Luke emerged into the glade where Fabro’s Bathers never quite appeared to stand as still as marble should and saw a woman reaching out for a man who was in difficulties in the water. He guessed that the pond couldn’t be very deep. Rather, something was dragging the man down.

Despite the obvious danger he leapt, fully clothed, into the water. He saw at once what was hindering the man. The figure beneath the churned up surface of the pond was vaguely human shaped, but wrapped entirely in greyish black. He couldn’t see a face, but he guessed it was probably alien in some way.

Fortunately, it was not strong enough to fight two people at once. Its grip on the man slackened as Luke tackled it and the fight was soon over when it let go altogether. Luke was only slightly surprised to see the dark figure dissolve away into the now turgid water, but his priority was getting himself and the man out of the water to where Sky and the young woman were waiting anxiously.

“Don’t hug me, you’ll get all wet,” he said to his sister, to no avail. Beside him the man declared that he didn’t do hugs, wet or dry.

“Are you all right, sir?” he asked, trying to remember where he had seen both the man and woman before.

Quite all right, Luke,” the man answered. Luke was puzzled, then he smiled widely and introduced his sister to their mother’s oldest friend, The Doctor. He, in turn introduced his current companion, Marie from Dublin.

“You’re doing the Quest, too. You were at the station,” Sky recalled. “We were looking for The Bathers, for our clue.”

“Then this must be yours,” The Doctor said, handing Luke what looked like a ‘fridge magnet’ with strange script on it. “It’s in Ogham. I think you might be going to Ireland, next.”

A change of clothes at the TARDIS, then a light lunch at the park café, first,” Marie suggested. “And I might be able to help. I did the Ogham alphabet with my class last year.”

Lunch at the open air café in dry clothes was pleasant. Luke and Sky enjoyed Marie’s company as well as the thrill of meeting the elusive Doctor. They talked about their progress so far in the Quest while Marie translated the Ogham text and talked about the students she taught at home in Ireland. The Doctor told the youngsters about one of his adventures with Sarah-Jane Smith when she was a young woman who travelled with him.

They avoided the subject of the grey-black alien who had attempted to drown The Doctor. Luke had a feeling that there was a lot to tell, but Marie, with a teacher’s instinct for appropriate content, didn’t want to worry Sky.

“Your next destination is a place called Montpellier House near Dublin,” Marie told them over ice cream desserts. I know all about it. It’s a ruined building on top of a hill. The Irish version of Lord Byron’s Hellfire Club would meet up there. But it’s a real hard slog to the top. The Doctor and I think we ought to give you a lift in the TARDIS.”

Luke looked at the two adults and wondered if there was something else other than hard walking bothering them. Then he saw Sky’s expression.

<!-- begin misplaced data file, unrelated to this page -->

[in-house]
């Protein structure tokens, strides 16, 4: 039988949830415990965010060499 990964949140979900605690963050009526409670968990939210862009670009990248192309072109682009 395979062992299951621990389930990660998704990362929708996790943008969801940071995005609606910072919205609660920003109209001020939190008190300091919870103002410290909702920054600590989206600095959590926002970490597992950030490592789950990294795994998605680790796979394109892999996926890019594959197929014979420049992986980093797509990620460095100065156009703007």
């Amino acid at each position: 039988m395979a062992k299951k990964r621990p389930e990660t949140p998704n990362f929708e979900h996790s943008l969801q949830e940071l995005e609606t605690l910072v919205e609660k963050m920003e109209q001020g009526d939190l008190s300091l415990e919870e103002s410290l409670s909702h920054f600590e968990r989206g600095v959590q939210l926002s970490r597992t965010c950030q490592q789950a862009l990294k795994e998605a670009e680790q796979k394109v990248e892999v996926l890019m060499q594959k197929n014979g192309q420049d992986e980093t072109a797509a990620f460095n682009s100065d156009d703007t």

They had her at TARDIS.

Luke accepted the offer.

The TARDIS brought them all to the summit of Montpellier Hill on a warm afternoon in Nineteen-Forty. With the rest of Europe immersed in the chaos of war, neutral Ireland was relatively quiet. Marie and Sky sat on a picnic blanket drinking fizzy orange from the sort of plastic bottles that wouldn’t be invented until the Nineteen-Seventies. They watched a herd of deer gambolling by and steadfastly avoided looking at the creepy, burnt out ruin of an old house where the clue led them.

“What is a Hellfire Club, anyway?” Sky asked.

“In the Eighteenth century rich men with nothing better to do came up here to drink and probably do drugs and anything else that they’d be arrested for in town. There were rumours about devil worship, but The Doctor says that was just exaggeration. Mostly it was drinking and noise, I think.”

“How would The Doctor know if it was exaggerated or not?”

“I have no idea, and no intention of asking. I think he WANTS me to ask so he can tell some tall tale about hanging out with that crowd, but I’m not going to.”

Sky laughed with her, then both of them became very serious as The Doctor and Luke returned from the old house with a dishevelled and half-starved man they had found there.

They gave the stranger food and drink, and from his accent and his nervous use of his own language from time to time, Luke made a guess at what he was.

You’re a German spy? Sent to infiltrate Britain through neutral Ireland.”

“Did they do that?” Sky asked.

“Yes,” Marie answered. “Not very successfully, but they tried.”

“I am Herz Brenner,” the man said. “I am from Cologne. I came to this country by boat and was brought to this hiding place by my contacts in your IRA. I was meant to stay one night before they would come back with identity papers and a car that would take me elsewhere. But they did not come back. It has been a week. I have no food, no money. I do not know the city below me. I cannot seek help....”